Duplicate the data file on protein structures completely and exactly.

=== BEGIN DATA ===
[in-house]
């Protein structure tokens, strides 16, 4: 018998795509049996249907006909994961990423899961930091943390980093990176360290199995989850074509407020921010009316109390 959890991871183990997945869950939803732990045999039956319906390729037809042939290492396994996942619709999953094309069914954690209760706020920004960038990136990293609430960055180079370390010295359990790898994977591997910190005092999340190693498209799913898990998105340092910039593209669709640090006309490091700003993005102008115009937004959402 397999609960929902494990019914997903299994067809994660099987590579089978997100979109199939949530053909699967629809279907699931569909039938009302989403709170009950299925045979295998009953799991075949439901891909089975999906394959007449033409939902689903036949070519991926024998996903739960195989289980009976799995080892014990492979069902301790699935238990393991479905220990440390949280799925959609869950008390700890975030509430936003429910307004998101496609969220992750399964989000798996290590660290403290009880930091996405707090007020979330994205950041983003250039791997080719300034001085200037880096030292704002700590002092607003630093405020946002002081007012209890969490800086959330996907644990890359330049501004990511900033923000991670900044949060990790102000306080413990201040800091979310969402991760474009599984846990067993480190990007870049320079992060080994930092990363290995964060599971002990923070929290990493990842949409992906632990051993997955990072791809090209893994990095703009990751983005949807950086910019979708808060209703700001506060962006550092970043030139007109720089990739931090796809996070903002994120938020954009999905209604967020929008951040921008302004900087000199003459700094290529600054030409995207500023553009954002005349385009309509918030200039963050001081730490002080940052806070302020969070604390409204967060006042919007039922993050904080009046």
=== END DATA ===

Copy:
[in-house]
């Protein structure tokens, strides 16, 4: 018998795509049996249907006909994961990423899961930091943390980093990176360290199995989850074509407020921010009316109390 959890991871183990997945869950939803732990045999039956319906390729037809042939290492396994996942619709999953094309069914954690209760706020920004960038990136990293609430960055180079370390010295359990790898994977591997910190005092999340190693498209799913898990998105340092910039593209669709640090006309490091700003993005102008115009937004959402 397999609960929902494990019914997903299994067809994660099987590579089978997100979109199939949530053909699967629809279907699931569909039938009302989403709170009950299925045979295998009953799991075949439901891909089975999906394959007449033409939902689903036949070519991926024998996903739960195989289980009976799995080892014990492979069902301790699935238990393991479905220990440390949280799925959609869950008390700890975030509430936003429910307004998101496609969220992750399964989000798996290590660290403290009880930091996405707090007020979330994205950041983003250039791997080719300034001085200037880096030292704002700590002092607003630093405020946002002081007012209890969490800086959330996907644990890359330049501004990511900033923000991670900044949060990790102000306080413990201040800091979310969402991760474009599984846990067993480190990007870049320079992060080994930092990363290995964060599971002990923070929290990493990842949409992906632990051993997955990072791809090209893994990095703009990751983005949807950086910019979708808060209703700001506060962006550092970043030139007109720089990739931090796809996070903002994120938020954009999905209604967020929008951040921008302004900087000199003459700094290529600054030409995207500023553009954002005349385009309509918030200039963050001081730490002080940052806070302020969070604390409204967060006042919007039922993050904080009046």